Account Takeover Fraud , Fraud Management & Cybercrime , Fraud Risk Management

Netcraft Buys FraudWatch to Boost Cybercrime Takedown Skills

Acquisition Will Bring Security Analysts, Automation Together to Take on Cybercrime
Netcraft Buys FraudWatch to Boost Cybercrime Takedown Skills
Ryan Woodley, CEO, Netcraft (Image: Netcraft)

Netcraft purchased an Australian online brand protection provider to incorporate security analysts into the company's highly automated cybercrime takedown process.

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The Bath, England-based cybercrime detection vendor said its acquisition of Melbourne, Australia-area FraudWatch will expedite the takedown of fraudulent websites by capitalizing on their joint knowledge of the global infrastructure provider landscape, said Netcraft CEO Ryan Woodley. FraudWatch's expert analysts help with separating malicious from benign activity and know how to make findings actionable.

"With the combination, you have the best of both worlds," Woodley told Information Security Media Group. "You have a team of expert analysts and a highly refined set of automations to combine efforts and improve detection to even better than it was before."

Terms of the acquisition - which closed in December and was announced Tuesday - weren't disclosed. All 70 of FraudWatch's staff joined Netcraft with the exception of founder Trent Youl, who is transitioning out. Youl founded FraudWatch in 2003 and didn't take any outside funding, according to Crunchbase.

The FraudWatch acquisition was announced less than two months after Netcraft received $100 million of funding from Boston-based Spectrum Equity and named Woodley - a former DigiCert and Progressive Leasing executive - as its CEO. Woodley succeeded Mike Prettejohn, who founded Netcraft in 1995 (see: Netcraft Snags $100M, Names Former DigiCert Executive as CEO).

Bringing the Best of Humans, Machines Together

Netcraft began integrating FraudWatch's threat intelligence right from the get-go and will start rolling out a unified platform later this year to give customers of both organizations enhanced detection and more effective takedowns, Woodley said. The company will take advantage of FraudWatch's great user interface design, features and functionality when putting together the joint platform, Woodley said.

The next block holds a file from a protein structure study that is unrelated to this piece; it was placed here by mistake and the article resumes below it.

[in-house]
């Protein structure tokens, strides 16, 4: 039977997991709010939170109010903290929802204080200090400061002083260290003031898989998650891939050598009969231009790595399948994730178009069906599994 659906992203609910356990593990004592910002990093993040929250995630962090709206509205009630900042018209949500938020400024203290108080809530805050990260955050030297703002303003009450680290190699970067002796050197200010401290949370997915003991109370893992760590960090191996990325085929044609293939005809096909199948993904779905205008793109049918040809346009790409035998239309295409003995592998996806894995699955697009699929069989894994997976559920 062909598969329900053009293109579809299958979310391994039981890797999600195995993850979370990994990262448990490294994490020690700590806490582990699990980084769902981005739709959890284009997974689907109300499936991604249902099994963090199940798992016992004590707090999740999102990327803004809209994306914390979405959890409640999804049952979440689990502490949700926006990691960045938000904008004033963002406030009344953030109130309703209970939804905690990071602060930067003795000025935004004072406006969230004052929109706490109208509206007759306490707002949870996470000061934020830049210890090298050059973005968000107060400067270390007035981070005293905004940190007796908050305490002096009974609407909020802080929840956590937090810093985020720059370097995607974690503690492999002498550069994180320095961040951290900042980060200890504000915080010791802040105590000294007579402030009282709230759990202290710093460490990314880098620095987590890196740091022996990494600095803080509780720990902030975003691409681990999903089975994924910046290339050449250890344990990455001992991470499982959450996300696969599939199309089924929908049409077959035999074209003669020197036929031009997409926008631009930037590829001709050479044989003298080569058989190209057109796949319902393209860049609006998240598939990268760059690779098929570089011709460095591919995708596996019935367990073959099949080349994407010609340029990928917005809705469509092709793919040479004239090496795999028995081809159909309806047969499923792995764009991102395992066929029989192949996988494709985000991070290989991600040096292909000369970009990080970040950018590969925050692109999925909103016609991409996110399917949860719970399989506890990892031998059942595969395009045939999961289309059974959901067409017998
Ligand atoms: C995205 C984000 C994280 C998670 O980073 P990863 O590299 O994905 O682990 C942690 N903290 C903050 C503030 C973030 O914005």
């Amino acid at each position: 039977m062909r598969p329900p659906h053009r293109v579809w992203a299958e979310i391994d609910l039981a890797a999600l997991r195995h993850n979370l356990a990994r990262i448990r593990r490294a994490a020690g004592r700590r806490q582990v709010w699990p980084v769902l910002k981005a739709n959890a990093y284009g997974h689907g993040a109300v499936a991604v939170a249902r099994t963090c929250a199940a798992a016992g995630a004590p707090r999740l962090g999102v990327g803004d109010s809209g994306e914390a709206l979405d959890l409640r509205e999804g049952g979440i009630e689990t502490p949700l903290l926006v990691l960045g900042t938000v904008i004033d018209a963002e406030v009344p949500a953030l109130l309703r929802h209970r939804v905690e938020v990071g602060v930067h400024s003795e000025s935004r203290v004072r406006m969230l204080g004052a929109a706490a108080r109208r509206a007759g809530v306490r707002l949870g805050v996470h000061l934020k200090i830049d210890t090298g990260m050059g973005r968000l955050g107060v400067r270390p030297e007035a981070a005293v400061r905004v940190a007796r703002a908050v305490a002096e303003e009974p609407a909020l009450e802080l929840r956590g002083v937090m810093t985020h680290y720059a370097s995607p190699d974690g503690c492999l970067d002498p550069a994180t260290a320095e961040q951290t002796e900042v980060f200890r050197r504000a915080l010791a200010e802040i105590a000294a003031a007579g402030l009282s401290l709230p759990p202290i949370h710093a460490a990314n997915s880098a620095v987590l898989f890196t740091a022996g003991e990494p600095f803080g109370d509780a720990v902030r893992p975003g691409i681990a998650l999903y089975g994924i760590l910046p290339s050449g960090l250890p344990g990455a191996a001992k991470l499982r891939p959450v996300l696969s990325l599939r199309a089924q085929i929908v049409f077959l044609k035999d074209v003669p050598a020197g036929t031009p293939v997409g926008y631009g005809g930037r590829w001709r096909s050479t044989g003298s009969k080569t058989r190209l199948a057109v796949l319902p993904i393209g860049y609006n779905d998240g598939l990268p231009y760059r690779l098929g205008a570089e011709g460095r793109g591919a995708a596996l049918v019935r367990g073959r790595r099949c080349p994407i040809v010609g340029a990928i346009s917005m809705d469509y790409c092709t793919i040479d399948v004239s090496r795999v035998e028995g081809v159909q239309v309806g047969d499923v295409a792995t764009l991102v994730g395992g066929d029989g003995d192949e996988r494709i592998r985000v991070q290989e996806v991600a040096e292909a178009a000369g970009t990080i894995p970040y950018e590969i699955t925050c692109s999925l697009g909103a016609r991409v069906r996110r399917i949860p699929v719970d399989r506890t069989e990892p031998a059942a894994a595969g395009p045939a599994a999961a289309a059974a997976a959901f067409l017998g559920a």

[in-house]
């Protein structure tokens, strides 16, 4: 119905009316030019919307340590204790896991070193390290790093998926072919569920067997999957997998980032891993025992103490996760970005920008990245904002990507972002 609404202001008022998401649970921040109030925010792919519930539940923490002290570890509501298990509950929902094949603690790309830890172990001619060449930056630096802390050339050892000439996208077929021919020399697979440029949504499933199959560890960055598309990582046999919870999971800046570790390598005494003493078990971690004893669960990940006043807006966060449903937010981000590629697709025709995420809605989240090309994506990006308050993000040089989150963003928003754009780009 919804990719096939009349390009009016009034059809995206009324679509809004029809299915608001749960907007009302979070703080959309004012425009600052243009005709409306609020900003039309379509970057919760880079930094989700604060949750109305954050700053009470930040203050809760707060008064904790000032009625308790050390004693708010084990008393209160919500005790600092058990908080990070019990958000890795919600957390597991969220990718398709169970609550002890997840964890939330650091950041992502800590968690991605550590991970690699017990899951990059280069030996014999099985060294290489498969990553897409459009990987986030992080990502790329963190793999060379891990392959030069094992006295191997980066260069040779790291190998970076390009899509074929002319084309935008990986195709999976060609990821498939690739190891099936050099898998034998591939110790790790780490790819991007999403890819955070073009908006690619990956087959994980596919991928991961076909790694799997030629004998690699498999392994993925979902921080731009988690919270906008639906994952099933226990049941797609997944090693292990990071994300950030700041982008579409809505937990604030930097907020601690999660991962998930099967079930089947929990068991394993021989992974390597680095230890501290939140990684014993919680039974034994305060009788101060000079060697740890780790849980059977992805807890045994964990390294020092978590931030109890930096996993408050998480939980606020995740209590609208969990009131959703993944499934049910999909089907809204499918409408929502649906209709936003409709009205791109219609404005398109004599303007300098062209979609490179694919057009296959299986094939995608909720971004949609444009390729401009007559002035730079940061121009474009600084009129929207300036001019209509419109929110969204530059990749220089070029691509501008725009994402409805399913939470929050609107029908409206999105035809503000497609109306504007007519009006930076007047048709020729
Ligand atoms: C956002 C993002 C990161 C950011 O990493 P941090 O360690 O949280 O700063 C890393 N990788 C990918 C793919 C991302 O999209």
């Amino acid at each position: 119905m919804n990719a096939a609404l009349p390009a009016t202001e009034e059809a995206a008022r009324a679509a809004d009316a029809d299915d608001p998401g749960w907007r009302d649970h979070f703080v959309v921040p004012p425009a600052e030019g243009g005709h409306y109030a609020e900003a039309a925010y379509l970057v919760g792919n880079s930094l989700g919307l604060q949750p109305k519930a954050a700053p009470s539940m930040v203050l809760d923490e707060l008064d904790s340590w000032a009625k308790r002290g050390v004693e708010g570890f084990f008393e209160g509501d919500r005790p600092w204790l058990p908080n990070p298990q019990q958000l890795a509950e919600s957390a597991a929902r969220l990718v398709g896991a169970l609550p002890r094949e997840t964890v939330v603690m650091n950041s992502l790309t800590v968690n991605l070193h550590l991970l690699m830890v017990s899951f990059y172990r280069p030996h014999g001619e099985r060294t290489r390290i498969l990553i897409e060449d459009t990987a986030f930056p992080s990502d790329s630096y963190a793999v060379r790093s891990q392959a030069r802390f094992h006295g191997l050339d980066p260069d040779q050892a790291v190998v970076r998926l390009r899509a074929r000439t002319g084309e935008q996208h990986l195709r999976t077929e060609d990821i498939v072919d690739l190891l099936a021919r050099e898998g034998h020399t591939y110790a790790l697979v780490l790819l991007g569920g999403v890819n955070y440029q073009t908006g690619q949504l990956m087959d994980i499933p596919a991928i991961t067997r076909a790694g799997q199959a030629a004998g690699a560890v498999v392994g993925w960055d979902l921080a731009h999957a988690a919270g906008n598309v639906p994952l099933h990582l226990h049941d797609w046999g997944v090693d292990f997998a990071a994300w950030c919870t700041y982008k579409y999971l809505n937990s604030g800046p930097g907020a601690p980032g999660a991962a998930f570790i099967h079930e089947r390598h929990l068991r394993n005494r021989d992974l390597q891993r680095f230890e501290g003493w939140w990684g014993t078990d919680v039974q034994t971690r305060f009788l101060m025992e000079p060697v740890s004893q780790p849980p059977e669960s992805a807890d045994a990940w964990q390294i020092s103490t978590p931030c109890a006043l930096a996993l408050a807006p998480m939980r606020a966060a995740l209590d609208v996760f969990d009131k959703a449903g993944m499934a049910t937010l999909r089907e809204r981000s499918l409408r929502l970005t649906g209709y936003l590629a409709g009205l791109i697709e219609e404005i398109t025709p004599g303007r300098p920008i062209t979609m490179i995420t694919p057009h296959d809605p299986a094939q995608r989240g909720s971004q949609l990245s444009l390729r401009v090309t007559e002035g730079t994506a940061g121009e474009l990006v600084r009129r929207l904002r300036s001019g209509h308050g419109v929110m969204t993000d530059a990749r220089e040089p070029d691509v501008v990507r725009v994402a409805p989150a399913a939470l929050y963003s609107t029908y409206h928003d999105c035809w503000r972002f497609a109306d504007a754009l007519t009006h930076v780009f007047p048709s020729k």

"With this combination, you have the best of both worlds."
– Ryan Woodley, CEO, Netcraft

Once the integration is finished, Woodley said, FraudWatch customers will gain access to automated countermeasures for more than 100 attack types, while Netcraft customers will benefit from faster takedowns, expert security analysts and an expanded physical presence around the world. Netcraft's product will serve as the basis for the unified platform since that's where the automation resides.

Woodley said most of the subscribers to Netcraft's data feeds are major browser and antivirus companies and include automated classification and detection systems. Although there's some overlap between the data providers used by Netcraft and FraudWatch, Woodley said Netcraft has additional unique data sources.

Taking Cybercrime Detection Global

From a geographic standpoint, Woodley said the acquisition will give Netcraft its first physical presence in Australia and the Middle East as well as an expanded footprint in North America. FraudWatch has a very strong presence in Australia and Asia-Pacific among financial services companies, consumer brands, media, retail and internet, while Netcraft works with financial services, government, tech and media.

FraudWatch scales to serve the largest governments and organizations in the world with automation, while Netcraft focuses more on the midmarket with its security analysts and some larger opportunities mixed in, Woodley said. From a metrics standpoint, Woodley said, the joint company will track customer growth, customer satisfaction, employee satisfaction and the number of instances being managed.

"CISOs are handling more with less," Woodley said. "The economic environment has resulted in constrained budgets and smaller team sizes, so you really need to rely on a trusted partner to solve this problem that is growing increasingly complex. We've got the most scalable, effective platform out there, and this acquisition made it just that much better."


About the Author

Michael Novinson

Michael Novinson

Managing Editor, Business, ISMG

Novinson is responsible for covering the vendor and technology landscape. Prior to joining ISMG, he spent four and a half years covering all the major cybersecurity vendors at CRN, with a focus on their programs and offerings for IT service providers. He was recognized for his breaking news coverage of the August 2019 coordinated ransomware attack against local governments in Texas as well as for his continued reporting around the SolarWinds hack in late 2020 and early 2021.




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